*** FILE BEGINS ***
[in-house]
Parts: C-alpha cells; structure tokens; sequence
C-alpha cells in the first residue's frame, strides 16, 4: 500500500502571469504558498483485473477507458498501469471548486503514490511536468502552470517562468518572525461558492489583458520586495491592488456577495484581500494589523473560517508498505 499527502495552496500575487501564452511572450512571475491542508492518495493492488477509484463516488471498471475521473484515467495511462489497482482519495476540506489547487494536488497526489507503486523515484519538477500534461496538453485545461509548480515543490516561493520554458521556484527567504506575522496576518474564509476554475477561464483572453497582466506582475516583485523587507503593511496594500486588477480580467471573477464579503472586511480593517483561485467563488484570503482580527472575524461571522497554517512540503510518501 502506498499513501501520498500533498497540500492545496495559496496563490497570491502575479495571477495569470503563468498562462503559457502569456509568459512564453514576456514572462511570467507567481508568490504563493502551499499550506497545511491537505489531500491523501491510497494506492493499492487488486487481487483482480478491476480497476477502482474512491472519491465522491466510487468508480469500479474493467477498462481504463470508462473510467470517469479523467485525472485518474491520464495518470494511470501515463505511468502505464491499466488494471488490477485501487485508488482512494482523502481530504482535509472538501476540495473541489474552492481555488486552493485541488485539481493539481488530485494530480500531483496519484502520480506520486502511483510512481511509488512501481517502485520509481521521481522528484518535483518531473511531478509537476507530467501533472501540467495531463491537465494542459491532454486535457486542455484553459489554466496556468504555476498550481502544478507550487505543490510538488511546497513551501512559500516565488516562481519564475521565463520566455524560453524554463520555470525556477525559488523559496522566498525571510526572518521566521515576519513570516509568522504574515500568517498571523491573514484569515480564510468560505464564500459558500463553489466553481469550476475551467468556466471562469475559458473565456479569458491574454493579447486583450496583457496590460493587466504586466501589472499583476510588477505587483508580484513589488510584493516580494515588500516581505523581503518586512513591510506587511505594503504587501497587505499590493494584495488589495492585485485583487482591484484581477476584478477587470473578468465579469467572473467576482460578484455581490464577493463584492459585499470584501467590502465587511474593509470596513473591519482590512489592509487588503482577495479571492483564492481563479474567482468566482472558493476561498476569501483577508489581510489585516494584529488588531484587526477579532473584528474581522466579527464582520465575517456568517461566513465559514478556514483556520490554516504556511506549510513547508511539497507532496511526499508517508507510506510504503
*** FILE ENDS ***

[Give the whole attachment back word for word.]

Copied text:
[in-house]
Parts: C-alpha cells; structure tokens; sequence
C-alpha cells in the first residue's frame, strides 16, 4: 500500500502571469504558498483485473477507458498501469471548486503514490511536468502552470517562468518572525461558492489583458520586495491592488456577495484581500494589523473560517508498505 499527502495552496500575487501564452511572450512571475491542508492518495493492488477509484463516488471498471475521473484515467495511462489497482482519495476540506489547487494536488497526489507503486523515484519538477500534461496538453485545461509548480515543490516561493520554458521556484527567504506575522496576518474564509476554475477561464483572453497582466506582475516583485523587507503593511496594500486588477480580467471573477464579503472586511480593517483561485467563488484570503482580527472575524461571522497554517512540503510518501 502506498499513501501520498500533498497540500492545496495559496496563490497570491502575479495571477495569470503563468498562462503559457502569456509568459512564453514576456514572462511570467507567481508568490504563493502551499499550506497545511491537505489531500491523501491510497494506492493499492487488486487481487483482480478491476480497476477502482474512491472519491465522491466510487468508480469500479474493467477498462481504463470508462473510467470517469479523467485525472485518474491520464495518470494511470501515463505511468502505464491499466488494471488490477485501487485508488482512494482523502481530504482535509472538501476540495473541489474552492481555488486552493485541488485539481493539481488530485494530480500531483496519484502520480506520486502511483510512481511509488512501481517502485520509481521521481522528484518535483518531473511531478509537476507530467501533472501540467495531463491537465494542459491532454486535457486542455484553459489554466496556468504555476498550481502544478507550487505543490510538488511546497513551501512559500516565488516562481519564475521565463520566455524560453524554463520555470525556477525559488523559496522566498525571510526572518521566521515576519513570516509568522504574515500568517498571523491573514484569515480564510468560505464564500459558500463553489466553481469550476475551467468556466471562469475559458473565456479569458491574454493579447486583450496583457496590460493587466504586466501589472499583476510588477505587483508580484513589488510584493516580494515588500516581505523581503518586512513591510506587511505594503504587501497587505499590493494584495488589495492585485485583487482591484484581477476584478477587470473578468465579469467572473467576482460578484455581490464577493463584492459585499470584501467590502465587511474593509470596513473591519482590512489592509487588503482577495479571492483564492481563479474567482468566482472558493476561498476569501483577508489581510489585516494584529488588531484587526477579532473584528474581522466579527464582520465575517456568517461566513465559514478556514483556520490554516504556511506549510513547508511539497507532496511526499508517508507510506510504503